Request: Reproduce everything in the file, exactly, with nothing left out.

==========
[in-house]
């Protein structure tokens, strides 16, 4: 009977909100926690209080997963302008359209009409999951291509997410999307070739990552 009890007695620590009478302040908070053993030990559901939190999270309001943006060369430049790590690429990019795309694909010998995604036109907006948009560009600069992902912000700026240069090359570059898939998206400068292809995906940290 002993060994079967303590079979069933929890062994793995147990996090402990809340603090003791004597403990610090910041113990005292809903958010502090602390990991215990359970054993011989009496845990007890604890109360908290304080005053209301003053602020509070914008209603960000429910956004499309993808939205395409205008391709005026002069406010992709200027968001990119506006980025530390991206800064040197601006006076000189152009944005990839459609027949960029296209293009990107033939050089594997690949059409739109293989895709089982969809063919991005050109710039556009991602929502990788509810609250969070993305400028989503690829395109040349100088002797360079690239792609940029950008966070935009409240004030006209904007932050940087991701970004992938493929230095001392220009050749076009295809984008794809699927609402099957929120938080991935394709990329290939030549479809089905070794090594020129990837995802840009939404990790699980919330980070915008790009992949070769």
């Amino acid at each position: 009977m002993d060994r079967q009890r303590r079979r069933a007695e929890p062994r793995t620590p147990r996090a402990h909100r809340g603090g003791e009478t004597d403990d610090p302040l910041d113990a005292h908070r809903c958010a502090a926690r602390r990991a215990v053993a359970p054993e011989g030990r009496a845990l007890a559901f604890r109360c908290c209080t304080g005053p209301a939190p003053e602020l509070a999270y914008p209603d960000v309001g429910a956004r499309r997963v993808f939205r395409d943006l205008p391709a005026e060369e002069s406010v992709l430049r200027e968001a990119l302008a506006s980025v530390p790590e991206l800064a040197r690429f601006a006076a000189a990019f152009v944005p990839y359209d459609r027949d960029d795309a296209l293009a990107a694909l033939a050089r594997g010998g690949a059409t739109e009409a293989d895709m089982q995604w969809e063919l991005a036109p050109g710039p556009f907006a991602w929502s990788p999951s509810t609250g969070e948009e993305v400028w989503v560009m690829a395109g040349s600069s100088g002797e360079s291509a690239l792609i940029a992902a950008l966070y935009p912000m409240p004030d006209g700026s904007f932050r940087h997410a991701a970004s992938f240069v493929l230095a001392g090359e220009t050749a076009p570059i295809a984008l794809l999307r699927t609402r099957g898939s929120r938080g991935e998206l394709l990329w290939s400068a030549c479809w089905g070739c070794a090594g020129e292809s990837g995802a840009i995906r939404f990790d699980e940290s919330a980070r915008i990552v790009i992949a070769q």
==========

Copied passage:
[in-house]
């Protein structure tokens, strides 16, 4: 009977909100926690209080997963302008359209009409999951291509997410999307070739990552 009890007695620590009478302040908070053993030990559901939190999270309001943006060369430049790590690429990019795309694909010998995604036109907006948009560009600069992902912000700026240069090359570059898939998206400068292809995906940290 002993060994079967303590079979069933929890062994793995147990996090402990809340603090003791004597403990610090910041113990005292809903958010502090602390990991215990359970054993011989009496845990007890604890109360908290304080005053209301003053602020509070914008209603960000429910956004499309993808939205395409205008391709005026002069406010992709200027968001990119506006980025530390991206800064040197601006006076000189152009944005990839459609027949960029296209293009990107033939050089594997690949059409739109293989895709089982969809063919991005050109710039556009991602929502990788509810609250969070993305400028989503690829395109040349100088002797360079690239792609940029950008966070935009409240004030006209904007932050940087991701970004992938493929230095001392220009050749076009295809984008794809699927609402099957929120938080991935394709990329290939030549479809089905070794090594020129990837995802840009939404990790699980919330980070915008790009992949070769």
């Amino acid at each position: 009977m002993d060994r079967q009890r303590r079979r069933a007695e929890p062994r793995t620590p147990r996090a402990h909100r809340g603090g003791e009478t004597d403990d610090p302040l910041d113990a005292h908070r809903c958010a502090a926690r602390r990991a215990v053993a359970p054993e011989g030990r009496a845990l007890a559901f604890r109360c908290c209080t304080g005053p209301a939190p003053e602020l509070a999270y914008p209603d960000v309001g429910a956004r499309r997963v993808f939205r395409d943006l205008p391709a005026e060369e002069s406010v992709l430049r200027e968001a990119l302008a506006s980025v530390p790590e991206l800064a040197r690429f601006a006076a000189a990019f152009v944005p990839y359209d459609r027949d960029d795309a296209l293009a990107a694909l033939a050089r594997g010998g690949a059409t739109e009409a293989d895709m089982q995604w969809e063919l991005a036109p050109g710039p556009f907006a991602w929502s990788p999951s509810t609250g969070e948009e993305v400028w989503v560009m690829a395109g040349s600069s100088g002797e360079s291509a690239l792609i940029a992902a950008l966070y935009p912000m409240p004030d006209g700026s904007f932050r940087h997410a991701a970004s992938f240069v493929l230095a001392g090359e220009t050749a076009p570059i295809a984008l794809l999307r699927t609402r099957g898939s929120r938080g991935e998206l394709l990329w290939s400068a030549c479809w089905g070739c070794a090594g020129e292809s990837g995802a840009i995906r939404f990790d699980e940290s919330a980070r915008i990552v790009i992949a070769q």